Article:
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Old 07-17-2007, 04:02 PM
 
Location: St. Louis, MO
3,742 posts, read 6,899,356 times
Reputation: 660

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Quote:
Originally Posted by VA Lover View Post
WOW. You think Virginia can even be considered a Mid-Atlantic state?
Where should I start... Richmond, Virginia was the capitol of the Confederacy and two famous Confederate Generals were from Virginia (Robert E. Lee and Thomas "Stonewall" Jackson). Virginia started the South with Jamestown being the first permanent English settlement in the "New World." Virginia imported the first slaves from Africa in the early 1600's, long before any other Southern state (territory then). Planting of Tobacco started in Virginia and tobacco is the southern "green gold." Forget about cotton. Tobacco is the Southern cash crop and was first planted in VIRGINIA, (the sweeter caribbean Nicotiana Tabacum found by John Rolfe) in 1612, and with that, the institution of slavery began to flourish from then on. And the largest tobacco company in the United is headquartered in Virginia, Philip Morris USA and Virginia is, was, and will always be an integral part of the south. R.J. Reynolds is headquartered in North Carolina (which was part of Virginia). I, being a devout Virginian, covet my state's heritage.

Umm..no. I never said that actually, assuming you were talking to me. I said WEST Virginia, not Virginia. Virginia is a Southern state. Mid-Atlantic I think belongs to Maryland and Delaware and West Virginia is often included as well, though it is not along the Eastern seaboard.

 
Old 07-17-2007, 04:13 PM
 
Location: I wonder... hmmmmm... maybe... I live somewhere in that pleasant state of VA, Mother of Presidents.
178 posts, read 181,405 times
Reputation: 17
ajf131, I never quoted you now did I?

So I was talking to everyone on this forum who said that

and as for Maryland, and Delaware, and West Virginia:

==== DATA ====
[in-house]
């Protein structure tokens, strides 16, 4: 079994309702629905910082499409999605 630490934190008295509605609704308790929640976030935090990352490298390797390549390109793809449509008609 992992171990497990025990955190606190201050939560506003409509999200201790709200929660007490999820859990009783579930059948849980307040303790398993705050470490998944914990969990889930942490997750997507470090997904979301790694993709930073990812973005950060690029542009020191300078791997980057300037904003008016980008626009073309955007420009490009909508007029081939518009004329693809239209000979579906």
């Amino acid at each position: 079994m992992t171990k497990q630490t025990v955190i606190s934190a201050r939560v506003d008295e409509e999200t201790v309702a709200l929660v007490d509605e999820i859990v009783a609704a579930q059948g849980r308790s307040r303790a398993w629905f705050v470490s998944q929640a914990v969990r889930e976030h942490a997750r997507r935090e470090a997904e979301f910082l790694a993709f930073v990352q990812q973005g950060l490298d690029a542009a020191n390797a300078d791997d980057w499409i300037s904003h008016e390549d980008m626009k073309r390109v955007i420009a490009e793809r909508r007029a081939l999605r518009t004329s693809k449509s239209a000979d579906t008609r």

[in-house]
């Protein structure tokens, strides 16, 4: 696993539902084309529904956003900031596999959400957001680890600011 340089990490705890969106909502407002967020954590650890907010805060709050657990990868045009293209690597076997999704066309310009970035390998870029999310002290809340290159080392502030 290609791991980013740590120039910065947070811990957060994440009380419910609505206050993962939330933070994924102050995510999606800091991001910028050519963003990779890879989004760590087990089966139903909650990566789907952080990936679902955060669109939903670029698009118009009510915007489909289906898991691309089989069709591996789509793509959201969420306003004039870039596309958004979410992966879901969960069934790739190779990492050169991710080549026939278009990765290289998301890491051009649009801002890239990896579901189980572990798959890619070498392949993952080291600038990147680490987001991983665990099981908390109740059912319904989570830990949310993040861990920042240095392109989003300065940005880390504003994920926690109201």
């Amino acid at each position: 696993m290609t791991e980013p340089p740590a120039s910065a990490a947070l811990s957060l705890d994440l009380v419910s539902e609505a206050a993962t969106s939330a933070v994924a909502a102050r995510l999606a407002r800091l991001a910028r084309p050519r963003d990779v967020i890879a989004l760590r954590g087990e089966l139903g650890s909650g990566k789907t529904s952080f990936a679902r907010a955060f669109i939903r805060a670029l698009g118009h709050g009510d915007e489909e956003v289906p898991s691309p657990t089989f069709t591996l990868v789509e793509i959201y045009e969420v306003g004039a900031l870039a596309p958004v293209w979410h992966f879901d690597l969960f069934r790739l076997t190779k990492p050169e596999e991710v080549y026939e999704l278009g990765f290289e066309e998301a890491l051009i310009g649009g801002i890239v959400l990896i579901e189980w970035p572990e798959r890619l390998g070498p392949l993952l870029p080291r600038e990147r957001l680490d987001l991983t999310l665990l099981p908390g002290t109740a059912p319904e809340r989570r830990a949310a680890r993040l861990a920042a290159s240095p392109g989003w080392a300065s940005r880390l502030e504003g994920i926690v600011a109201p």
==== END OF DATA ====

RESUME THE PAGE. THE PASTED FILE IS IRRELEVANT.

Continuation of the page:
In West Virginia there are coal mines and rednecks. It should not even be counted as a state, since it was once part of Virginia. Virginians go to West VA to gamble because our fine state prohibits gambling (except for lottery tickets, from which the revenue helps to fund schools, for the educated Virginians)... no casinos. The West Virginian Yankees broke away from our state because they wanted to be nursed ny the Union.

Well, Maryland... hmm... reminds me of Liberals, Democrats, and Left-Wingers.

And delaware... yeah... nothing there.
 
Old 07-19-2007, 12:02 AM
 
Location: Richmond
1,489 posts, read 8,121,488 times
Reputation: 698
Quote:
Originally Posted by mustang34 View Post
Yes:
Alabama
Mississippi
Louisiana
North Carolina
South Carolina
Tennesee
Kentucky
Arkansas

Not:
Virginia
West Virginia
Texas
Florida
Why do you include Kentucky as the South but not Virginia? Virginia is Southern as Kentucky, if not more. And Kentucky wasnt even in the Confederacy. Virginia was the Capital.
 
Old 07-19-2007, 12:08 AM
 
Location: I wonder... hmmmmm... maybe... I live somewhere in that pleasant state of VA, Mother of Presidents.
178 posts, read 181,405 times
Reputation: 17
Default Virginia Is A Southern State

Quote:
Originally Posted by vasinger View Post
Why do you include Kentucky as the South but not Virginia? Virginia is Southern as Kentucky, if not more. And Kentucky wasnt even in the Confederacy. Virginia was the Capital.
Mustang34 is the dumbest ass on this forum. Richmond, VA, former capital of the Confederacy. Kentucky is a border state, along with Maryland. Virginia IS the south. Robert E. Lee and Thomas "Stonewall" Jackson.
 
Old 07-19-2007, 12:38 AM
 
Location: St. Louis, MO
3,742 posts, read 6,899,356 times
Reputation: 660
Quote:
Originally Posted by VA Lover View Post
Mustang34 is the dumbest ass on this forum. Richmond, VA, former capital of the Confederacy. Kentucky is a border state, along with Maryland. Virginia IS the south. Robert E. Lee and Thomas "Stonewall" Jackson.